The young girl who campaigned in the dangerous regions of swat, underwent some arduous few months recovering from a revengeful bullet wound that nearly took her life and left her with a traumatic memory.
These corrupt bullies terrorised a little girl who demanded education, which was her cultural and Islamic right. How many bullies are out there who threaten and oppress people. And I’m talking about organised crime. But it’s not something we get to hear too often in the news. It is thus peculiar that Malala, though innocent and undeserving of such an awful act, should be so widely publicised.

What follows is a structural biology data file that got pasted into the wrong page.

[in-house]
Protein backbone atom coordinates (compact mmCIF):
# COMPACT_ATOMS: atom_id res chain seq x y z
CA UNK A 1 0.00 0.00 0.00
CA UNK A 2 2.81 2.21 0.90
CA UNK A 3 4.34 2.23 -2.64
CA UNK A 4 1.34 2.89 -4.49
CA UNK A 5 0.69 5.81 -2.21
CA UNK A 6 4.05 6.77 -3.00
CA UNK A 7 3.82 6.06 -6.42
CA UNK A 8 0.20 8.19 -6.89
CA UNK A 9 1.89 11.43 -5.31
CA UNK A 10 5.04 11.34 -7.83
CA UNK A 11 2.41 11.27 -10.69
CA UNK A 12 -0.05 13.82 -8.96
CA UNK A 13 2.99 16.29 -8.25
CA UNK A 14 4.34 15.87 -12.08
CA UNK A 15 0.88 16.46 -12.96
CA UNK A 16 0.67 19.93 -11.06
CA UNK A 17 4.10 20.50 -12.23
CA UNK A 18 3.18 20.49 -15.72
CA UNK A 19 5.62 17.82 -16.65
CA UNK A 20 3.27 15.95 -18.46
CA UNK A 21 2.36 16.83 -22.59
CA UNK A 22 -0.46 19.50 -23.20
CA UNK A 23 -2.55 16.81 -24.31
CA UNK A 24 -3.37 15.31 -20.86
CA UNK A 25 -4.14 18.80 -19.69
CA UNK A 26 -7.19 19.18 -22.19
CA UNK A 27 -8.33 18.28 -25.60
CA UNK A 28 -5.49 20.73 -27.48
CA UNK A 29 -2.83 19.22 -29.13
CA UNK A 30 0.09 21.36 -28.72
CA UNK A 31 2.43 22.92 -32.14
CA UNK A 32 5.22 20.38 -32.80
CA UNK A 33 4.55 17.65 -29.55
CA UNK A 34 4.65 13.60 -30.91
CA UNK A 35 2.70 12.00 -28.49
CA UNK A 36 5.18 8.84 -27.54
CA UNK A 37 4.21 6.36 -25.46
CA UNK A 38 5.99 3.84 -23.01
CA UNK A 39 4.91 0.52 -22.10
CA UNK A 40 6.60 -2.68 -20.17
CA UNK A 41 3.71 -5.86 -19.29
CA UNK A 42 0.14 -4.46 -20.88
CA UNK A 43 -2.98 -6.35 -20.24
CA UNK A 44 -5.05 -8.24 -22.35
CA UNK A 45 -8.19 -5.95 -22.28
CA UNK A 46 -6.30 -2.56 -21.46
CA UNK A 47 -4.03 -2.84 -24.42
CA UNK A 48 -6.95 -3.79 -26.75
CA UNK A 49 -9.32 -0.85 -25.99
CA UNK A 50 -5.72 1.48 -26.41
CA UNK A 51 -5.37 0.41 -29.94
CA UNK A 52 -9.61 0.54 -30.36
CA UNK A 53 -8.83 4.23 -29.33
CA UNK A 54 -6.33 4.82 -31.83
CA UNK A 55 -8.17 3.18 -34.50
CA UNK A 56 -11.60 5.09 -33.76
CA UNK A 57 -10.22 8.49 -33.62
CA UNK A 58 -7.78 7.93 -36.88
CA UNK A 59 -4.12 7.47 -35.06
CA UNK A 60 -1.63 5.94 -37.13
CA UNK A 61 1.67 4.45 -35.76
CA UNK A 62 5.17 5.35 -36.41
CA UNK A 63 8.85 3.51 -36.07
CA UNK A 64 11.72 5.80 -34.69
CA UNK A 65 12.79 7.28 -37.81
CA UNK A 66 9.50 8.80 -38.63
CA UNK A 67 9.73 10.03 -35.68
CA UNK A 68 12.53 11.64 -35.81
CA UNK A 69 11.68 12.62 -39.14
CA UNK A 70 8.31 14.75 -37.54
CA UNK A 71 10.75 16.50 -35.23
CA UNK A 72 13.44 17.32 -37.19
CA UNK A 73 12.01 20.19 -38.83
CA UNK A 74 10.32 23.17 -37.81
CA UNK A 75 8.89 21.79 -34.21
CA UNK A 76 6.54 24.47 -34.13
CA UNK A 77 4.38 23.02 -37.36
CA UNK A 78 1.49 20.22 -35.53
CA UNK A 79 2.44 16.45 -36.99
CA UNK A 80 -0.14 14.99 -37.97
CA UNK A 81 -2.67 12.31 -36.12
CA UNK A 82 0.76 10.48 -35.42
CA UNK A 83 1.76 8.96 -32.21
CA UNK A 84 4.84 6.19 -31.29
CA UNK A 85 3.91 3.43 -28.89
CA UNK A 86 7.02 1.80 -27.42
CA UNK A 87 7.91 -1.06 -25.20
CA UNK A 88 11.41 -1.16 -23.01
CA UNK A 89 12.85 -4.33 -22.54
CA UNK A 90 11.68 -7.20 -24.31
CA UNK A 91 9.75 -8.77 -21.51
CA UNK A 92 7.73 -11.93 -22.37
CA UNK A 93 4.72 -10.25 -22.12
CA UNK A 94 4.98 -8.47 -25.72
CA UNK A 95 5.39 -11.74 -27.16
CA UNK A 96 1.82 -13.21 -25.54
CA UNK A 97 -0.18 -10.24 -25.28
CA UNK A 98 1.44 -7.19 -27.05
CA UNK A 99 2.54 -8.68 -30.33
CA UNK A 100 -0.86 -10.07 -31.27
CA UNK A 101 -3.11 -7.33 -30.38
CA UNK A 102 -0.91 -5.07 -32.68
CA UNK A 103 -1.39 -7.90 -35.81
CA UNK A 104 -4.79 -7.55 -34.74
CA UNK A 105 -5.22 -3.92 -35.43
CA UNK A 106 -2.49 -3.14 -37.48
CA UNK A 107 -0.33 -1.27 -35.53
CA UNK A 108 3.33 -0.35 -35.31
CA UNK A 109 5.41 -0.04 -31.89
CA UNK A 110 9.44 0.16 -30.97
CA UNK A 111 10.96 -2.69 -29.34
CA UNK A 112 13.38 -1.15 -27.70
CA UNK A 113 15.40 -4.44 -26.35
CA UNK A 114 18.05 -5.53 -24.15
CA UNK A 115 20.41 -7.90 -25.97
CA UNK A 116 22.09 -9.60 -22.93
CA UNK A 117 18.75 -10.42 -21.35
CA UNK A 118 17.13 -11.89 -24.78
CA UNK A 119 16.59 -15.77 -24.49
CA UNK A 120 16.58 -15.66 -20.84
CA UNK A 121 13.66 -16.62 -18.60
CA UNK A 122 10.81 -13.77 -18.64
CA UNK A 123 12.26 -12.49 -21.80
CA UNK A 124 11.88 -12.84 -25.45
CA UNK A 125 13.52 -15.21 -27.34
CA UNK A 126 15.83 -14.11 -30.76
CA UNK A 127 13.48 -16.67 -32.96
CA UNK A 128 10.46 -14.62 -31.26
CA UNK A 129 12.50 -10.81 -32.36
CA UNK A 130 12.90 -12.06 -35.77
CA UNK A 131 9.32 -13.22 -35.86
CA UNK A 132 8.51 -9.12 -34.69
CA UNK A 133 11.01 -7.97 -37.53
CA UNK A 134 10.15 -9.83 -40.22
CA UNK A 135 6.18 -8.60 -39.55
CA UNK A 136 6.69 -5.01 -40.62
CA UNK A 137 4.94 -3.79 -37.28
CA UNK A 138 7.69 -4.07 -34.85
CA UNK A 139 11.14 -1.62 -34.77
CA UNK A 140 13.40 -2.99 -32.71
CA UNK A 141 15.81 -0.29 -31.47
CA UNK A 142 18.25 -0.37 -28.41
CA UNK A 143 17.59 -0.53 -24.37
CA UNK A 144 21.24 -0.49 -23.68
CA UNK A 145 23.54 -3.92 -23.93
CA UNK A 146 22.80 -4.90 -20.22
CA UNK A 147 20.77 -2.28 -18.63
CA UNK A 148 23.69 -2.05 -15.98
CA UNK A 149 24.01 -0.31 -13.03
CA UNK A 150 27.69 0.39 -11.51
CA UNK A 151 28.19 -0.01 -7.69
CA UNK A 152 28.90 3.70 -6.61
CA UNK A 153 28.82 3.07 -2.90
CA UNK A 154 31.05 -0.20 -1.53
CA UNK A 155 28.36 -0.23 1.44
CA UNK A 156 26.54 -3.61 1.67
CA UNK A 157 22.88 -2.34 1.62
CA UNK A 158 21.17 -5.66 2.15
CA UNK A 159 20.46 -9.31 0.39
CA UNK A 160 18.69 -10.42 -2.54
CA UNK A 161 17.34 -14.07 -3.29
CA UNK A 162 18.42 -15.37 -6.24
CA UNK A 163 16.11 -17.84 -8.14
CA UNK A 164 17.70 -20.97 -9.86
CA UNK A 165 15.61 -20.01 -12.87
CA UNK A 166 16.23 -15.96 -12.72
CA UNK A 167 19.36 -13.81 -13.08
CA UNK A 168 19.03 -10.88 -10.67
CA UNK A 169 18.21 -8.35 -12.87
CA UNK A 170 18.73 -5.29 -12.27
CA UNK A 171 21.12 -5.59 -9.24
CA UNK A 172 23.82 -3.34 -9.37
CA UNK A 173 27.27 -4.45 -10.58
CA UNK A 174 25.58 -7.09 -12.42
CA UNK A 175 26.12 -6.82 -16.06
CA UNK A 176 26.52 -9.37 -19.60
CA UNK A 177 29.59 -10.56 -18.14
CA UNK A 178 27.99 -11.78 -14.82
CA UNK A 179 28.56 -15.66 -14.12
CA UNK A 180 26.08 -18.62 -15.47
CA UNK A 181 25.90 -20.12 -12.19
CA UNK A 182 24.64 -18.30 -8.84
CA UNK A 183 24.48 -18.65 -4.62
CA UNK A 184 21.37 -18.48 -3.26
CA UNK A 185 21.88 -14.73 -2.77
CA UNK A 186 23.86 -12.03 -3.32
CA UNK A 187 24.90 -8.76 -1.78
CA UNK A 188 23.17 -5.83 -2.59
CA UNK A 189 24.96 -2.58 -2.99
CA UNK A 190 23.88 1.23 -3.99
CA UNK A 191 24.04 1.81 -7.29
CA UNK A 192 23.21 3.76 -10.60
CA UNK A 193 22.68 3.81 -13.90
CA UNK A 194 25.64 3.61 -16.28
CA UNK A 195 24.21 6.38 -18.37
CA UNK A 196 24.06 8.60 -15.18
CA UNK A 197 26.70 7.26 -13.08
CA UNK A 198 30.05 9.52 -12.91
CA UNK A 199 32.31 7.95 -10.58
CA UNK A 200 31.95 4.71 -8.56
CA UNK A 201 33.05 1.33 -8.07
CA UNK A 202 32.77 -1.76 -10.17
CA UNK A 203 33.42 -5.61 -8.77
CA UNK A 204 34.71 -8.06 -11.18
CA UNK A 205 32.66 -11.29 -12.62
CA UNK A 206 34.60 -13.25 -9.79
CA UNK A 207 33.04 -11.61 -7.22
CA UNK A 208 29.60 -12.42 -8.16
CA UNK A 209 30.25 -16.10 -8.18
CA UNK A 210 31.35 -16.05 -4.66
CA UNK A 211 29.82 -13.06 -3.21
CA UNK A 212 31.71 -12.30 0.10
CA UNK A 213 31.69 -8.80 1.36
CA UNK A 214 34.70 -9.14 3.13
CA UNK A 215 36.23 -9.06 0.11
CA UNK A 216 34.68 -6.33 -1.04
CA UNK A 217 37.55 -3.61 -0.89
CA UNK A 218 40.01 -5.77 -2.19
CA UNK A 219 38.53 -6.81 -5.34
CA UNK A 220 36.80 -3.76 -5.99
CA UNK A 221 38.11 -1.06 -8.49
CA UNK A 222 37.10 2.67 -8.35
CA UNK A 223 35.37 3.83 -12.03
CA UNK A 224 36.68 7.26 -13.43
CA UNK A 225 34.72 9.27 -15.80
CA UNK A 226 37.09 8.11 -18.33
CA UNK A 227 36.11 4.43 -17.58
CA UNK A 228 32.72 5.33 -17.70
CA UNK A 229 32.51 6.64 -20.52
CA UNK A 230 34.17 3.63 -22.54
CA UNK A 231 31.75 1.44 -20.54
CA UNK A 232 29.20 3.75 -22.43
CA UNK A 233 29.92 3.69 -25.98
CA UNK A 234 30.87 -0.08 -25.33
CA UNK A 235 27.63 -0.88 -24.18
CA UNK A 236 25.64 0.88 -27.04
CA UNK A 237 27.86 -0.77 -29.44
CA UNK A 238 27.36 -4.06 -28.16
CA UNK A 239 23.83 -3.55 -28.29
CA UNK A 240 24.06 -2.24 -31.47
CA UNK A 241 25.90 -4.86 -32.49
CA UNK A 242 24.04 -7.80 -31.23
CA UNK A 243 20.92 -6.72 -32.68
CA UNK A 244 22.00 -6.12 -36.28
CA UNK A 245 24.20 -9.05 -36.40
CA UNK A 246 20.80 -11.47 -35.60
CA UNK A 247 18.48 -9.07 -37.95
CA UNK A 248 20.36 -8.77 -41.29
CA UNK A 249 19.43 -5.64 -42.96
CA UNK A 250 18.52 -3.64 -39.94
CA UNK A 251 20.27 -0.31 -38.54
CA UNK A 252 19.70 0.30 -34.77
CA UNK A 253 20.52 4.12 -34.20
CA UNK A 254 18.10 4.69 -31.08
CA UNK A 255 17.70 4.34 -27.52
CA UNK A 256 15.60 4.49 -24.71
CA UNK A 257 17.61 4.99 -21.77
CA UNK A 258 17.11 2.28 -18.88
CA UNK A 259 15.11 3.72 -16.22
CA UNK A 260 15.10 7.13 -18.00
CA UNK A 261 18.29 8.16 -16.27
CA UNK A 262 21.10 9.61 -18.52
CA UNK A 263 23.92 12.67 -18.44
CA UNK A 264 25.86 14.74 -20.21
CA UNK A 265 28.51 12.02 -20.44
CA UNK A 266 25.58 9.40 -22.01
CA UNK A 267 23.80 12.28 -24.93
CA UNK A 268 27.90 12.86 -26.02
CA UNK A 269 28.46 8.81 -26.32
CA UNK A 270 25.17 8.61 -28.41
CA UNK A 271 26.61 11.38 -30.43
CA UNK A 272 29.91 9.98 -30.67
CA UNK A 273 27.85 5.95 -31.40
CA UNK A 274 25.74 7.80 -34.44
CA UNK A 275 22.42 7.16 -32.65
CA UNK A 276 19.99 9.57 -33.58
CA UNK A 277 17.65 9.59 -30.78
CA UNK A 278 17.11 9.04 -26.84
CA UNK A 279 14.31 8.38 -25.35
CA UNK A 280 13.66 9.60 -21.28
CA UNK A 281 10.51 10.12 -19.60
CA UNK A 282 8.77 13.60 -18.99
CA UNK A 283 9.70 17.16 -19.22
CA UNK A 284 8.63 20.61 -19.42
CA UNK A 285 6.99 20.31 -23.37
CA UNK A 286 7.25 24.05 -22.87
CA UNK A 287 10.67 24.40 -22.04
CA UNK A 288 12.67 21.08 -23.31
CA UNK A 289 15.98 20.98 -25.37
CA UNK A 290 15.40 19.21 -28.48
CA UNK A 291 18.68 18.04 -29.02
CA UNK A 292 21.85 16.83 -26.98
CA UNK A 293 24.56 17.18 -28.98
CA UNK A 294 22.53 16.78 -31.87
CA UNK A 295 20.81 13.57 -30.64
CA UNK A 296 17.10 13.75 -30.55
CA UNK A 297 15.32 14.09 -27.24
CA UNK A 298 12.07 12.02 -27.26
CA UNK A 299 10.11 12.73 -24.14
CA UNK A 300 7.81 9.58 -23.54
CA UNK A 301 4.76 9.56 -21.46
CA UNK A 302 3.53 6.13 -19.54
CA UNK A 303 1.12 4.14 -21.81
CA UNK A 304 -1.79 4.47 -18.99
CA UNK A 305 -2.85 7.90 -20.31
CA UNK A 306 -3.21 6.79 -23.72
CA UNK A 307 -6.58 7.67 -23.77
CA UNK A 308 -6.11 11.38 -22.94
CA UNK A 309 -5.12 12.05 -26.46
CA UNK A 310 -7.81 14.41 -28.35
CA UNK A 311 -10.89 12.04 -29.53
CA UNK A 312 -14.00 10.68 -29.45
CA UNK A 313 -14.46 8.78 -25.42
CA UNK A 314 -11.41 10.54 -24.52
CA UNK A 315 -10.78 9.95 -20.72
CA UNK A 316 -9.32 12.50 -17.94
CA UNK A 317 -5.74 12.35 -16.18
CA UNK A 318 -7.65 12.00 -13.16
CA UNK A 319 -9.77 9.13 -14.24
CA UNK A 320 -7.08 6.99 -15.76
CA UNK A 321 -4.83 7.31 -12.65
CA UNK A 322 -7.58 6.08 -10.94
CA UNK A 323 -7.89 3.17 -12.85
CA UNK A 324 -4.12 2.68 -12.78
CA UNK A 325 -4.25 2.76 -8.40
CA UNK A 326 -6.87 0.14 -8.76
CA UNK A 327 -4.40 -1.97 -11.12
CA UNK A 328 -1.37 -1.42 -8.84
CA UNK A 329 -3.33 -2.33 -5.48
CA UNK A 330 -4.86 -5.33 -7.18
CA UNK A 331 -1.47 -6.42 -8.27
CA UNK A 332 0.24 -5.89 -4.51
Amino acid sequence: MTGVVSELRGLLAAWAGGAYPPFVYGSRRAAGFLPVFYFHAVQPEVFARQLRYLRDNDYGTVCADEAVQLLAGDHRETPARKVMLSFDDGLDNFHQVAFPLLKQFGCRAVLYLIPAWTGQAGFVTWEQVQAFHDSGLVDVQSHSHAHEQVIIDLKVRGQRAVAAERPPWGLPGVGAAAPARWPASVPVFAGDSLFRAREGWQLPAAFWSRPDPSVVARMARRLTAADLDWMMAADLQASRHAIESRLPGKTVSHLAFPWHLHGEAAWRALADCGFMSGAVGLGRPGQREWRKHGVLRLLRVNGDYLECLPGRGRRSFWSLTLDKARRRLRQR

Admirably Malala is one young woman who has confidently dealt with hardship, and still on a mission to change the world. It was particularly touching to watch her recent documentary on BBC where she shows characteristics of being an extremely sensible girl. Her interview with Jon Stewart was enlightening as she spoke about how violence is not the answer to violence. If anything this very public exposure of Malala has done is that she has eminently become a positive spokesperson for the rights of humanity in general. There needs to be one person like her to be the voice of the common man. And though I feel the drone attacks that occur in Pakistan day in day out, are crippling the nation with unnumbered innocent deaths, Malala is a constant reminder of having lived an horrific period of her life, suffering an attack herself, but coming out a warrior and having a renewed sense of life.